Ive heard from a whole range of frontline colleagues who have welcomed the changes weve seen, and the focus theyve been able to give to patient care as a result.
In fact, a BMA survey during the first peak reported 88% of clinicians want to retain our use of technology.
And that 82% say we need to retain the reduced paperwork in the long term. And I say amen to both of those.
The critical task therefore is to make sure we do not let them down.
Im also aware that nearly half, even as we saw those big numbers welcome this digital transformation, nearly half of those who were surveyed said they were hampered by issues like internet speed and infrastructure.
We cant let the basics get in the way of the life-saving improvements that digital transformation can bring.
So we must go forward to get the infrastructure in place.
Last year NHSX launched the Digital Aspirant programme, tasked with boosting the procurement, deployment and uptake of technologies.
The first wave of the programme helped 27 trusts to boost their digital infrastructure and today Im delighted to announce that were launching our next wave.
Thirty more trusts will be starting their journey and becoming a Digital Aspirant.
Seven trusts will get up to 6 million over the next 3 years, and the rest will get seed funding to start creating their plans.
And of course well be offering further waves of funding in the years ahead.
To do this, well focus on all parts of the NHS.
Its very important this is across all parts of the NHS and indeed social care, including mental health and community trusts.
Which can feel the benefits of digital transformation just as much as acute trusts.
So well keep driving this work across the whole of the health and care sector to make sure everyone has the digital capability they need.
And lay down those strong foundations, thatll put us in a good place for the future.
That is the first thing. Making sure everybody can participate and getting the basics right.
2) Connecting the system
Next, we need to connect the system so data flows appropriately and freely, and we get the intrinsic benefits that high quality data and interoperability can provide.
Bringing together data, that once upon a time would have only existed in silos, was fundamental to the COVID response.
One of my lessons from the COVID response is that the pulling together of data that previously had been in silos is absolutely critical.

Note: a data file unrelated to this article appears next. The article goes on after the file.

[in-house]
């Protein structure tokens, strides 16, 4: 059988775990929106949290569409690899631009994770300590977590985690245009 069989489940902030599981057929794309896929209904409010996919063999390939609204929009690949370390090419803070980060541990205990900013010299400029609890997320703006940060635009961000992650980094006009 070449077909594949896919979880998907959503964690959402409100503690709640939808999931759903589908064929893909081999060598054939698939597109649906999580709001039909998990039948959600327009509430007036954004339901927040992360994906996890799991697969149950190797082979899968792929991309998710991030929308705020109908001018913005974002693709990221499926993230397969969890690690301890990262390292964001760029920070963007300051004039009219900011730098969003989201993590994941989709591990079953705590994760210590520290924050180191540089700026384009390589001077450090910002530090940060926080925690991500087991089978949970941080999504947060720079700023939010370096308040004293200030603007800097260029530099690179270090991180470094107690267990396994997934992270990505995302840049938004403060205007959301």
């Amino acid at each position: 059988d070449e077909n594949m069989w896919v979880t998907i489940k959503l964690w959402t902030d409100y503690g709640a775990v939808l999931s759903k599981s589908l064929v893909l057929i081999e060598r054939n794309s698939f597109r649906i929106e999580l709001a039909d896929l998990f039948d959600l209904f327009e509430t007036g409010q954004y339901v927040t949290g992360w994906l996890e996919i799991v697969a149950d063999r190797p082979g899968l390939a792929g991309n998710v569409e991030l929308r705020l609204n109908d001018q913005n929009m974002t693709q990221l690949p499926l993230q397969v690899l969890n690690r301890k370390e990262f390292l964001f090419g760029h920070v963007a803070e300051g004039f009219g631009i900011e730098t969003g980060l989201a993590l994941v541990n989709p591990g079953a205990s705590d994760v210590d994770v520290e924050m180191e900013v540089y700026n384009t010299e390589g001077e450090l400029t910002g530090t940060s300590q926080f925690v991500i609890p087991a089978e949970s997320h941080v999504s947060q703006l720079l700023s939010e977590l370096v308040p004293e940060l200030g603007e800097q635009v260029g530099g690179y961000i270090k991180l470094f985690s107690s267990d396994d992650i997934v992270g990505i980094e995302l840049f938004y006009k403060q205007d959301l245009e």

For instance, it helped us to identify those who are most vulnerable to coronavirus and ask them to shield, bringing together evidence from across government to understand who is most vulnerable and needed most support during the lockdowns.
It drove our NHS COVID-19 data store, which helped mean we had real-time data to allocate resources and co-ordinate our response.
It has powered vital, vital research. And if you think about it the opportunity for the UK here is massive.
Because we have one NHS, it meant we were the first country in the world to come up with clinically proven treatments both the first and second set of treatments developed because of the data available in the NHS.
Yet that data architecture for research could be strengthened so much further and there is a lot more to do.
We need to fill gaps in interoperability where they exist, especially the link to social care and responsibilities of the NHS.
And we must streamline data to simplify the user experience within the NHS.
It is no good just focusing on the research end and the exciting frontiers.
We have to make it easy for everyone within the NHS to use data to help improve the care that they give.
That means if youre a surgeon, a GP or a district nurse you need to be able to draw information from, or put information into, the same care record in a safe and straightforward way.
And for patients, that means people need to be able access the data that, after all, in principle, belongs to them. People need to be able to access their own care data. It is a principle on which we need to build.
To make this happen, were putting in place Shared Care Records.
This will mean patients only need to give their details once, and theyll be captured in a local record that can be safely seen by those who are caring for them.
And every local system will have at least a basic shared record solution in place by September this year.
So we can avoid things like repeated questions and duplicated tests that can cause so much frustration, and so we can put patients in control of their data.